Six rules for productive meetings

I recently gave a talk on meeting productivity for remote teams. People spend many hours each week in meetings–HBR cites executives alone spend 23 hours a week–yet much of that time feels inefficient or unproductive.

In the presentation, I shared six rules for better meeting productivity:

1. Do you really need a meeting?

The first rule is to avoid meetings unless you really need them. Meetings are rarely the best way to achieve your goal, so ask yourself beforehand if a meeting is truly necessary. 

2. Less time, fewer people and lower frequency

Stop defaulting to weekly meetings with everyone on the team. Take time to analyze how many colleagues are needed, the duration of time appropriate for a productive discussion and whether frequency is actually beneficial. 

3. Set clear goals & agenda

Set goals and agenda and share in advance. This way, people can come prepared with ideas to help solve your problem.

4. Come with an answer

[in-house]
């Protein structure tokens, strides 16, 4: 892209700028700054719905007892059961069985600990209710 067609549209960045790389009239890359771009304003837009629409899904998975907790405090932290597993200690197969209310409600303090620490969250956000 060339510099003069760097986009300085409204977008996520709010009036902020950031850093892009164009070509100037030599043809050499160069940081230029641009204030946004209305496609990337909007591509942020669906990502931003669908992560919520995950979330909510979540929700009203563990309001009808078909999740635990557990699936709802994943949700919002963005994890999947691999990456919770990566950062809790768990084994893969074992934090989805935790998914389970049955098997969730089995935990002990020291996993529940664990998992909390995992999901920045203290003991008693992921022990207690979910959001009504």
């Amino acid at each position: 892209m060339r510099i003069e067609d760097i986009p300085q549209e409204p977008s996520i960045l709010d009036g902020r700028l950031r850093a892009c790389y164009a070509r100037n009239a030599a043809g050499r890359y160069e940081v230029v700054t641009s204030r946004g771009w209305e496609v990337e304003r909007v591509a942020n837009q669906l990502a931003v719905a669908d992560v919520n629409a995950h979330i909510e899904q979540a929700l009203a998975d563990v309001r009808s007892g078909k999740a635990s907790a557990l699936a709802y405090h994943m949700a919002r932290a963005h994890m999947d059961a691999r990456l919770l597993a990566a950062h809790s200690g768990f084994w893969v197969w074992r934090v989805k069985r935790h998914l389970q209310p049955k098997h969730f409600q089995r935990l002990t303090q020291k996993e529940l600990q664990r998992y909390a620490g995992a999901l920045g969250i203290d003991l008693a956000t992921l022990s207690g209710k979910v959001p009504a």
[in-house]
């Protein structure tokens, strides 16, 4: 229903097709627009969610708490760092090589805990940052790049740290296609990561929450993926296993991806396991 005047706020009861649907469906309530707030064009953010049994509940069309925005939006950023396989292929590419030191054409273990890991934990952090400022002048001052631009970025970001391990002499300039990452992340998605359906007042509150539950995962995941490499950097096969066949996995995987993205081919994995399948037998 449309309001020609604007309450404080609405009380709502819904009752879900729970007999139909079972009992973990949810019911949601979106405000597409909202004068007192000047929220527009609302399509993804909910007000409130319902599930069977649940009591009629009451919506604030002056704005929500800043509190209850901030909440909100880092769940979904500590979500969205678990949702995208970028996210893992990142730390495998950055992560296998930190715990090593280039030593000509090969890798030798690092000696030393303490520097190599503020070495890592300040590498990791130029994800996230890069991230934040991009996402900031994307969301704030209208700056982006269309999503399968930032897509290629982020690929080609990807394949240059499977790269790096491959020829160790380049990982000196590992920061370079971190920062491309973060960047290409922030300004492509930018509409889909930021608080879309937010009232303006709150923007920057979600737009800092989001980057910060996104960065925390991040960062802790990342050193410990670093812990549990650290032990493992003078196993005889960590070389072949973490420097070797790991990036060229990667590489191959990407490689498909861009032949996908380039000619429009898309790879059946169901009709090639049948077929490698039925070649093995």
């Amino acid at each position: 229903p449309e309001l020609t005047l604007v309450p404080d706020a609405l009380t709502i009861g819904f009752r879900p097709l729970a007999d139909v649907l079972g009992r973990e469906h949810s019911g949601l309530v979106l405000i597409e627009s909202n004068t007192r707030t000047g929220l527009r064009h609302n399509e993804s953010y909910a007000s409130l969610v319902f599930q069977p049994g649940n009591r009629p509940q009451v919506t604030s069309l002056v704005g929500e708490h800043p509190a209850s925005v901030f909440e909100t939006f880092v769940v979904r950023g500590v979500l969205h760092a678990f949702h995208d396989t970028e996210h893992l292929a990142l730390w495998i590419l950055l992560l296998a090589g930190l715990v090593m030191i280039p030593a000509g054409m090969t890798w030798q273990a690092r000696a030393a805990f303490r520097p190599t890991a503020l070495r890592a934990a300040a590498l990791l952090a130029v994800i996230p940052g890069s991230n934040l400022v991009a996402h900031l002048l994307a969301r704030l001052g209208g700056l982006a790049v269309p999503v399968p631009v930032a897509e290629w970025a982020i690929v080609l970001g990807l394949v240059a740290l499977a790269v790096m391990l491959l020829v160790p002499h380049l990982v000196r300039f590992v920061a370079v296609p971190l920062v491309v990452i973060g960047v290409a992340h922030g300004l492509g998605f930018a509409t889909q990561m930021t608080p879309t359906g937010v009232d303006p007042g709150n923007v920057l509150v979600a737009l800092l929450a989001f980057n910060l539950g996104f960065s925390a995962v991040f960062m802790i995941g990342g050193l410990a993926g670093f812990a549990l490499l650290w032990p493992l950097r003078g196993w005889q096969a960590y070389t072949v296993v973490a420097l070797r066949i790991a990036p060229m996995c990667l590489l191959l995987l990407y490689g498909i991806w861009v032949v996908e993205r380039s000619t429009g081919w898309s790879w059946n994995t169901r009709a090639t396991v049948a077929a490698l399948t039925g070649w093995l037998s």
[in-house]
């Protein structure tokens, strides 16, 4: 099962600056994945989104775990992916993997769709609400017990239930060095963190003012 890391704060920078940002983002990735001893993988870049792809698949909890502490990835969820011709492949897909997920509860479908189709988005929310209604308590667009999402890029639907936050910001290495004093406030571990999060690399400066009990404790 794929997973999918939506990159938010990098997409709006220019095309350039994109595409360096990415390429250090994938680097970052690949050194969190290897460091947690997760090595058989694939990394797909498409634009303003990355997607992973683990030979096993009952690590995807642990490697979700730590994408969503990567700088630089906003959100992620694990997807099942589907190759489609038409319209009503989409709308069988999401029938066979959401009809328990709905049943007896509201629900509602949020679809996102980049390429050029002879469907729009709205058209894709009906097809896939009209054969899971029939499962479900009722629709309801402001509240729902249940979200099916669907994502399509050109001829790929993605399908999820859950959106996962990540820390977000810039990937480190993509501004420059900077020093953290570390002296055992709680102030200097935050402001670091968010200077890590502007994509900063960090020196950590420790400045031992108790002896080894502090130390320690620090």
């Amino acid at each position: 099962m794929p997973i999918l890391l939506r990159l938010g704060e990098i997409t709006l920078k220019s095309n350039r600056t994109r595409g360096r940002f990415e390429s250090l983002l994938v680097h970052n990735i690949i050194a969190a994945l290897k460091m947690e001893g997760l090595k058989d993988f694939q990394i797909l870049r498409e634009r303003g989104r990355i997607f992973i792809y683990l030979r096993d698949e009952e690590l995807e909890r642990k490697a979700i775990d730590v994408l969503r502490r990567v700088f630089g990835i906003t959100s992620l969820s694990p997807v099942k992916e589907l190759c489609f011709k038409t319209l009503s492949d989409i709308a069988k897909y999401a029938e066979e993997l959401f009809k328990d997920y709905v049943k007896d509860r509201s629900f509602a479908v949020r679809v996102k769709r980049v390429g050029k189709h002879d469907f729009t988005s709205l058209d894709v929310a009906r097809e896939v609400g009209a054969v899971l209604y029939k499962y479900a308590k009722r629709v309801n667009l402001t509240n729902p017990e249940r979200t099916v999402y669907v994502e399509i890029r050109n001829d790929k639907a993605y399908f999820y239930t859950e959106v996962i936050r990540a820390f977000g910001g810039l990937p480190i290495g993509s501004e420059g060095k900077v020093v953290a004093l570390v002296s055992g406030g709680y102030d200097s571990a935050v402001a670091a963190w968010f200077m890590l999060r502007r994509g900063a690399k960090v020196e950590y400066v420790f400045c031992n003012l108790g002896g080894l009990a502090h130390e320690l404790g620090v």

If your meeting is to solve a problem, come to the meeting with the first draft of an answer. Starting from scratch in the meeting is inefficient and wastes valuable time.

5. Lead the meeting

Too many meetings lack structure and direction. If you’re the host, you need to lead the meeting and keep the discussion on track.

6. Follow up

By the time the meeting concludes, hopefully some decisions and actions have been produced. To make sure these actually happen, you have to follow up–after all, people are busy! You can use technology to transcribe your meetings and keep track of everything you need for a great follow up.


Meetings consume a lot of people’s time. Many hours are wasted by defaulting to another meeting instead of exploring better ways to make progress. A little bit of thought, on the other hand, can save hundreds of hours each year for your team.

You can watch the full recording of the presentation here.

Chris Finneral

Chris Finneral

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